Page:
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TRIALING AND TRAINING
DOG FIRST AID
MADE IN THE USA
SHEEPDOG HERDING LESSONS
Chris has been diagnosed with OCD, Osteochondritis Dissecans.
In her case, it was caused by trauma to her shoulder, and not a genetic predisposition to the disease. I never saw the trauma happen, but immediately after she smashed herself, she was major limping for the rest of the day. For the last month and a half, she has been limping on and off.
I have been waiting to write until I had more information about her condition. My local vet made the diagnosis, and the next day I made a consultation appointment with the surgeon who is about 3 1/2 hours away.
That appointment confirmed her condition. We discussed the three possible treatments for her.
1. Conservative approach: Work the leg, try to break off the torn cartilage and hope it lands somewhere in the joint cavity where it won't cause her pain. Problem I see with this approach is the expected recovery percentage is pretty low. I want the best chance at recovery for her.
2. Extreme liberal approach: Filet open the joint, with a huge incision. Scrape the joint to ensure the loose cartilage has been removed. Major muscle cutting during this procedure. Nope, not going there.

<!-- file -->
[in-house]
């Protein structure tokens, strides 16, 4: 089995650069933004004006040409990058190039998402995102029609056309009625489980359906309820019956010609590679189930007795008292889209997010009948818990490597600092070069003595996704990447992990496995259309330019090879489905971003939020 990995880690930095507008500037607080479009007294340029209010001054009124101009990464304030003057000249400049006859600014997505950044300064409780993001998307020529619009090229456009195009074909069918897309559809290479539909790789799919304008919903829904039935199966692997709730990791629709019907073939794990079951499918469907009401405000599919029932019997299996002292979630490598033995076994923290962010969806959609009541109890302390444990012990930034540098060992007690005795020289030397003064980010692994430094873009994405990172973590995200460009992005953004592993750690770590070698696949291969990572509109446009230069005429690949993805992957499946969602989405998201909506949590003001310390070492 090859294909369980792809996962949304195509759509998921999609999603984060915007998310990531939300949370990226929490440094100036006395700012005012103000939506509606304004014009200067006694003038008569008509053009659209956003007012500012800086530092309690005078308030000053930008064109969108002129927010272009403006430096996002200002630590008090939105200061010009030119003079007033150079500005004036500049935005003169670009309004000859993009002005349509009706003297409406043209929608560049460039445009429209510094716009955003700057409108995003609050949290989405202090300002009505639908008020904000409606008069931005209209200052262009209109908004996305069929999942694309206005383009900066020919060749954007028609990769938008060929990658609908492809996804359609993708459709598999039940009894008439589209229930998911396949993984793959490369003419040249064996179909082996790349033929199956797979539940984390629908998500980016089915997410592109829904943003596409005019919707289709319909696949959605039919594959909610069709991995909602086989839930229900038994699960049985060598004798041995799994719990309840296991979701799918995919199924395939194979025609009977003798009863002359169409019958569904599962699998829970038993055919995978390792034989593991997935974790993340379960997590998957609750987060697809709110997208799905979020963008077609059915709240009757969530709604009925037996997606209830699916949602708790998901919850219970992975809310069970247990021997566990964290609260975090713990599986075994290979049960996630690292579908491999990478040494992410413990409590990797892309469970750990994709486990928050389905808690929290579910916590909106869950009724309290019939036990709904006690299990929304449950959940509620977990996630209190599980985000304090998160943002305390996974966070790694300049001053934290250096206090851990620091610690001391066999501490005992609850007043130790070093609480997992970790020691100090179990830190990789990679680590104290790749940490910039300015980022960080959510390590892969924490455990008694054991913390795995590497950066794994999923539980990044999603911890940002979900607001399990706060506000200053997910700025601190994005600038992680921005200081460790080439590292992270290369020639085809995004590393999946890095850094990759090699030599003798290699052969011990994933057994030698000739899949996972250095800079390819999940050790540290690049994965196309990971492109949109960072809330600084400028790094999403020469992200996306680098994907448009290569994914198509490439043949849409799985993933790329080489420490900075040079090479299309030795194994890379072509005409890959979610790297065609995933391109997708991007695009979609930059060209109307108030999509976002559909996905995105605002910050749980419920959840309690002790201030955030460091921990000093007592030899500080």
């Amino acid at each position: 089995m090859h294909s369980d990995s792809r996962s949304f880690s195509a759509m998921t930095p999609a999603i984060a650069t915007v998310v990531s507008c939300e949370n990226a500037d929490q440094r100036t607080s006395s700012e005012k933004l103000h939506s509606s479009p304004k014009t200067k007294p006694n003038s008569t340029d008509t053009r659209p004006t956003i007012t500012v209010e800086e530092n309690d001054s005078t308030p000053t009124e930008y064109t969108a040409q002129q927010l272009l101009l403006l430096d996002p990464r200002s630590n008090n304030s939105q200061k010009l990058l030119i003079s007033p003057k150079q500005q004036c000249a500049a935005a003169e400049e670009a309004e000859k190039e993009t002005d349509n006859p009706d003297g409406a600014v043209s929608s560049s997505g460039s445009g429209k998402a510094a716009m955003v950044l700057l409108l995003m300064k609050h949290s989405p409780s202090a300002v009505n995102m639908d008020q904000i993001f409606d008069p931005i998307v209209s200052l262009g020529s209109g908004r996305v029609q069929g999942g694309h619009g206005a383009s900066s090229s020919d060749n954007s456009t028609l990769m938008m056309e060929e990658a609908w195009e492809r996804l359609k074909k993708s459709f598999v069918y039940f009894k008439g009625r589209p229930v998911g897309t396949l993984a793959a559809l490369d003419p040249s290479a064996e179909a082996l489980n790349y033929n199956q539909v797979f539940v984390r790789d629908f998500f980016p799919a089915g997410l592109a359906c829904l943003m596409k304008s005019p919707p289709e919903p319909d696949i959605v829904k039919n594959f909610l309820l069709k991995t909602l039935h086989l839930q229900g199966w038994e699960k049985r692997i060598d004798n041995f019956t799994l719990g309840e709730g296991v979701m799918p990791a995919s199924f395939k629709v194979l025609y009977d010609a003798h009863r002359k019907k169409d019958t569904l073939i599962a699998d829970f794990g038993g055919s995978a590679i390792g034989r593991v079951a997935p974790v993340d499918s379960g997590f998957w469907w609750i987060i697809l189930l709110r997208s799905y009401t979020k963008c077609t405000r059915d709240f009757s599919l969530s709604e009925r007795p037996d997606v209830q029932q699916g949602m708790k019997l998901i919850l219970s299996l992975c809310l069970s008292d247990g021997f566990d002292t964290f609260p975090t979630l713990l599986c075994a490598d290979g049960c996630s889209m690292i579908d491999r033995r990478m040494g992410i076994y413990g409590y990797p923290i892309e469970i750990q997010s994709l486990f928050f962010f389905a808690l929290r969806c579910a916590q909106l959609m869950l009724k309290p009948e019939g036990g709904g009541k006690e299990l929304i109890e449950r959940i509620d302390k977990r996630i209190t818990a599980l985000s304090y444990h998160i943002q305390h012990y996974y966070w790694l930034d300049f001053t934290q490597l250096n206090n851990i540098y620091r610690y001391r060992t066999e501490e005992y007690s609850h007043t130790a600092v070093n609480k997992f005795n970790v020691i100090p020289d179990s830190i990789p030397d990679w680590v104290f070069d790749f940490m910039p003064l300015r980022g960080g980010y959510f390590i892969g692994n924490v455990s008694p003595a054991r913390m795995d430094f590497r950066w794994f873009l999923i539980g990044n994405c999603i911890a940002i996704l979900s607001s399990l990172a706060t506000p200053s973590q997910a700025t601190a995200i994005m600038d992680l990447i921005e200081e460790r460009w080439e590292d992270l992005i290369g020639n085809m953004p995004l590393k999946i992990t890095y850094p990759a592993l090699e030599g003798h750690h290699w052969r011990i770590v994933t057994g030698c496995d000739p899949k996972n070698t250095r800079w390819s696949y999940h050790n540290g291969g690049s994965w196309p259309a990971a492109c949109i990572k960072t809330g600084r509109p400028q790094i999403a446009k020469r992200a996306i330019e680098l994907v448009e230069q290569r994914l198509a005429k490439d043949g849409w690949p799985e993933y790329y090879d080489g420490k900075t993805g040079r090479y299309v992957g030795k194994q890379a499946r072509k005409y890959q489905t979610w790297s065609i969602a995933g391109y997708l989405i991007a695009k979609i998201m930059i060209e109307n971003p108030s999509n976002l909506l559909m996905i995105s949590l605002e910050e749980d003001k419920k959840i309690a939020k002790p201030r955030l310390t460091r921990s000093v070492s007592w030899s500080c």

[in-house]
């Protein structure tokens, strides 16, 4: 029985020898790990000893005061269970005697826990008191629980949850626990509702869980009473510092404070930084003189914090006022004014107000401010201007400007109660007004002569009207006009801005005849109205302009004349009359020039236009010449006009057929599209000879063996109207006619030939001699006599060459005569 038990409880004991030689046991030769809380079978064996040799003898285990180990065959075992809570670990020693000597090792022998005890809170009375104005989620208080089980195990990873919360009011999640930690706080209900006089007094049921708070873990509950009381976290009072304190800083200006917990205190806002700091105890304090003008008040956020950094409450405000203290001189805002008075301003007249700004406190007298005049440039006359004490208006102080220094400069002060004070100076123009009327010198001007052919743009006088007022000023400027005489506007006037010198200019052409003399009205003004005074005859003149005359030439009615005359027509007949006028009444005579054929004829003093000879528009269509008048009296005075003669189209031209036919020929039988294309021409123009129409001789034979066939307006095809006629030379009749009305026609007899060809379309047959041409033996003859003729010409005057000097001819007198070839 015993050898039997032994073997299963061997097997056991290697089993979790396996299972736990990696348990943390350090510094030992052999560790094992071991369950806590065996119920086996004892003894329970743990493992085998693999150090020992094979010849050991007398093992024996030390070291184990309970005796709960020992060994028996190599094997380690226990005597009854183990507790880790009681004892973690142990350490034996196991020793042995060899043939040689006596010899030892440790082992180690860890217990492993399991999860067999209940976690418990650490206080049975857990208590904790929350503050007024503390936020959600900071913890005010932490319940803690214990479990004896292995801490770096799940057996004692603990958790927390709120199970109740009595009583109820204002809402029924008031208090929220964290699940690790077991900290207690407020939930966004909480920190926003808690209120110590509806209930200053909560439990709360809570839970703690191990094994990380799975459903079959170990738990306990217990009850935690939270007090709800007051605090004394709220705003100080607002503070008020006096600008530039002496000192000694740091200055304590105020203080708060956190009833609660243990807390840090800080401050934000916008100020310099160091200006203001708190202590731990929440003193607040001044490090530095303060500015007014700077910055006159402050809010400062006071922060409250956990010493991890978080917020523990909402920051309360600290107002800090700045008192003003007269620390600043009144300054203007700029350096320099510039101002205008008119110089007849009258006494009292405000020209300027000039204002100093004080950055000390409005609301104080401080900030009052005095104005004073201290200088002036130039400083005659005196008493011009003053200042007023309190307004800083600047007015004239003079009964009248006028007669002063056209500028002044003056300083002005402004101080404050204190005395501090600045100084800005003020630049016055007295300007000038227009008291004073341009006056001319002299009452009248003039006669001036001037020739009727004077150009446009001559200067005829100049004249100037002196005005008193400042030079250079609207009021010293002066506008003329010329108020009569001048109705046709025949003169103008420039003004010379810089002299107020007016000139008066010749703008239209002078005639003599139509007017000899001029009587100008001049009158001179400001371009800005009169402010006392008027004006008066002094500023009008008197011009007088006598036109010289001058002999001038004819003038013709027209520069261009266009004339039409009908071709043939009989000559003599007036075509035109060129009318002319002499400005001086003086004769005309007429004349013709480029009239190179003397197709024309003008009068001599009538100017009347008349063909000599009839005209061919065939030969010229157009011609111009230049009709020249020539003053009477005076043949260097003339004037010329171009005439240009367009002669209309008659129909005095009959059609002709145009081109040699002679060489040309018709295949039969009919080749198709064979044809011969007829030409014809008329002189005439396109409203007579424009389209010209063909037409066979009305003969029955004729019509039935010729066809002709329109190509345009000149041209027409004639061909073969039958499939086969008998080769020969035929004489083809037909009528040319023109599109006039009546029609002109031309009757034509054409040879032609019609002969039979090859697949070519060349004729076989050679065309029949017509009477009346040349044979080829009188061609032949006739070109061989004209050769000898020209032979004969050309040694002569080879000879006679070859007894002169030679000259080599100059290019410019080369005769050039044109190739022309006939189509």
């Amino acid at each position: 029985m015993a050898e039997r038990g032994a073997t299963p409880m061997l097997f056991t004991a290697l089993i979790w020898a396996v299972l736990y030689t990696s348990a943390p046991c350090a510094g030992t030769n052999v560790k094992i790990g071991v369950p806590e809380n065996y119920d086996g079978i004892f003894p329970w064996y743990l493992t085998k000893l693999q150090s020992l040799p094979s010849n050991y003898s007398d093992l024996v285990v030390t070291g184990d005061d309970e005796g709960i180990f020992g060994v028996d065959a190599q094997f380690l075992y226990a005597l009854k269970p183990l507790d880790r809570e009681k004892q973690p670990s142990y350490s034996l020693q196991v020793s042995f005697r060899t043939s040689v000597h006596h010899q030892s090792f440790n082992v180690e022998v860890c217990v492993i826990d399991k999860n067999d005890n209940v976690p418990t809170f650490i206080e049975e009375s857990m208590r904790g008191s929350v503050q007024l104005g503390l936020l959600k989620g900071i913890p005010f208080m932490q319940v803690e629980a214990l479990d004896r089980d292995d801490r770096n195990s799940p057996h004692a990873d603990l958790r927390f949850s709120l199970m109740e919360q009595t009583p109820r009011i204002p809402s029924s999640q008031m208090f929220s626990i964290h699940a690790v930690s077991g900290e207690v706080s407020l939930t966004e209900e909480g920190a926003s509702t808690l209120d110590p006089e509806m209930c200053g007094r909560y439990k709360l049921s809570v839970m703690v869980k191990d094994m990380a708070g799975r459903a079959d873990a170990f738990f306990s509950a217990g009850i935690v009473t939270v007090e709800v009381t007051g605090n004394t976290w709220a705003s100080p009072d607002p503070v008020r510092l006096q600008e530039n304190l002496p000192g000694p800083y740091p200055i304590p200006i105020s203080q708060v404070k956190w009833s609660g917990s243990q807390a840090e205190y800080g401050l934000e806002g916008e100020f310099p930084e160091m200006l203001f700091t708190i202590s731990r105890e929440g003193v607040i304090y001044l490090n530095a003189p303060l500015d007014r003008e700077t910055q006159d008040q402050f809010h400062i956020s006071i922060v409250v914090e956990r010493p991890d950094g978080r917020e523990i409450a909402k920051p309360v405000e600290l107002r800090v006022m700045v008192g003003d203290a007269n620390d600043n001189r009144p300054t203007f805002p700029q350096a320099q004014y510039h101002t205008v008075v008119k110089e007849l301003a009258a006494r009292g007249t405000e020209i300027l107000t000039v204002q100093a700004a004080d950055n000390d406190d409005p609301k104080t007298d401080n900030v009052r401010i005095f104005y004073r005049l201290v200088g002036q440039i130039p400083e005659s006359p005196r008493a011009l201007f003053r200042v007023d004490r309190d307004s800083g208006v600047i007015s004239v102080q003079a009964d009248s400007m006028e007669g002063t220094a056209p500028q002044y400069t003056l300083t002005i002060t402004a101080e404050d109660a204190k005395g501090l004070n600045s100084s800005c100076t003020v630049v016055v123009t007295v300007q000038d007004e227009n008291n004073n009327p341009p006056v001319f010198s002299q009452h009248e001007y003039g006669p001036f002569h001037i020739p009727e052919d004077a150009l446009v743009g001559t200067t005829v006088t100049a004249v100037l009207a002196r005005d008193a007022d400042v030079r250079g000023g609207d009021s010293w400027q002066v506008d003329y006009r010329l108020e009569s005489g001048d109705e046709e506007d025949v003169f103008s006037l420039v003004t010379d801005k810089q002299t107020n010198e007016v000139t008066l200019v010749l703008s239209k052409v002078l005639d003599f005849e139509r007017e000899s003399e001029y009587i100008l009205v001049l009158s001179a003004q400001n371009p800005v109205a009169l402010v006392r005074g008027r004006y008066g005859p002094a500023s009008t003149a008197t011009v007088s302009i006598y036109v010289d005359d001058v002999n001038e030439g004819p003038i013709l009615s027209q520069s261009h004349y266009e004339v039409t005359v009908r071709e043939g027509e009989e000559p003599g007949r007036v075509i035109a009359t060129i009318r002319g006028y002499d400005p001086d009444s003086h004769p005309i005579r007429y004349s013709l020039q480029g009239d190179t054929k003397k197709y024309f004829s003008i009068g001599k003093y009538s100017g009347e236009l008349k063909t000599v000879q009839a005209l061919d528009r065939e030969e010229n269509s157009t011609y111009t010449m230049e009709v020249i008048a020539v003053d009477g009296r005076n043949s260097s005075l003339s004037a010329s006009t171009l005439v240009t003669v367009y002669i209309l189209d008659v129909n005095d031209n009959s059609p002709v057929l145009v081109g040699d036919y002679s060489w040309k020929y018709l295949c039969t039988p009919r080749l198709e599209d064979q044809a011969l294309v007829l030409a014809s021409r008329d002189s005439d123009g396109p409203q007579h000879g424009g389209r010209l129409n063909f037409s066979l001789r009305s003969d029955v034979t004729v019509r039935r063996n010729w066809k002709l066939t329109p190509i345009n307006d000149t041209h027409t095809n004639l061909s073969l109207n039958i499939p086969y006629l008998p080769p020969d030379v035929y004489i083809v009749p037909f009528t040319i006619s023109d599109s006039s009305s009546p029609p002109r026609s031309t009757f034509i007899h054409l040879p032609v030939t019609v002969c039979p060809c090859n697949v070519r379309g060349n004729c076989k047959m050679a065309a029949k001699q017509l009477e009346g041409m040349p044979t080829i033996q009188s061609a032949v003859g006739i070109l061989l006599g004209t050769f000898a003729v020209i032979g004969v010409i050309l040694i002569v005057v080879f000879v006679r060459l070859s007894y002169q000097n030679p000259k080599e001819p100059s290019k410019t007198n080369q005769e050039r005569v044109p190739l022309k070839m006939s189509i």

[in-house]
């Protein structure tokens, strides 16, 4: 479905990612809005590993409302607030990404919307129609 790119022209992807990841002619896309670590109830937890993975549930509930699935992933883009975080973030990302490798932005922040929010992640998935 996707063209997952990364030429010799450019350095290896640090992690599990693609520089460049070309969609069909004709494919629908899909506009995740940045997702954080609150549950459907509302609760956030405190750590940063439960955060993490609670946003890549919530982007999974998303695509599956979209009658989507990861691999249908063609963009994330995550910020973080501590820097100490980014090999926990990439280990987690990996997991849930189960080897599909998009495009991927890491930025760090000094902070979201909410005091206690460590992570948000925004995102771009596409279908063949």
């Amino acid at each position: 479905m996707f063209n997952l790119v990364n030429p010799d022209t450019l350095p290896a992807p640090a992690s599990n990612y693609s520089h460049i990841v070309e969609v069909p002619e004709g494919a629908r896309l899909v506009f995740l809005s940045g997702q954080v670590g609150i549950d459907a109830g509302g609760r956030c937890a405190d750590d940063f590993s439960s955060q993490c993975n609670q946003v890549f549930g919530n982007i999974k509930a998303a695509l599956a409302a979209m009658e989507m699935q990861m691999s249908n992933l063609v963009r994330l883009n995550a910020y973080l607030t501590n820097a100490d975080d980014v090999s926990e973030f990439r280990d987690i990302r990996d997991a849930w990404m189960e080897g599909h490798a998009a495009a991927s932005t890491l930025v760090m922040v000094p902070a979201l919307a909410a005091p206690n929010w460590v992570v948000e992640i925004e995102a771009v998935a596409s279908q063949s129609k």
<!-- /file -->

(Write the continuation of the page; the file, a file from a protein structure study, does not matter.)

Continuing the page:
3. Microsurgery called arthroscopy. One of the newest techniques. Fluid is injected to "swell" the area, so the doctor can see and work in the area through tiny holes. The torn flap of cartilage is removed. The bone area which is void of cartilage is then lightly scraped. This stimulates a "scabbing" effect and encourages filling of the defect. The "scab" is then followed by a pre-cartilage growth, known as fibro cartilage, and followed by permanent cartilage.
The number three is the procedure Chris has had.
Dogs with shoulder OCD are expected to return to full function with minimal future problems. My surgeon likes to act quickly. During the consultation appointment, he confirmed her condition, then said that he could operate on her today.
We jumped at the chance to get her started with real healing, and not drag it out any longer than we have to. The sooner, the better, the sooner that she will feel better, and the sooner that she will be FREE TO BE A SHEEPDOG PUP!
We all (Chris, my husband, and I) face 8 weeks of rehabilitation. Three weeks of pretty limited movement, giving her body a great chance at healing itself. Then, five more weeks of restrictive movement, which includes swimming.
One bad thing about the swimming though. Its been in the teens at night, and all of the pools that my friends own are not heated! Yikes!!!
My dog chiropractor does have a therapy pool that she keeps heated, but that costs $. So, we'll see. We are pretty wiped out of money now. And this little surgery will be our Christmas.
At least Chris will be out of pain in a couple of days. I will make the trip back to Ventura tomorrow to pick her up and get detailed instructions on her rehab.
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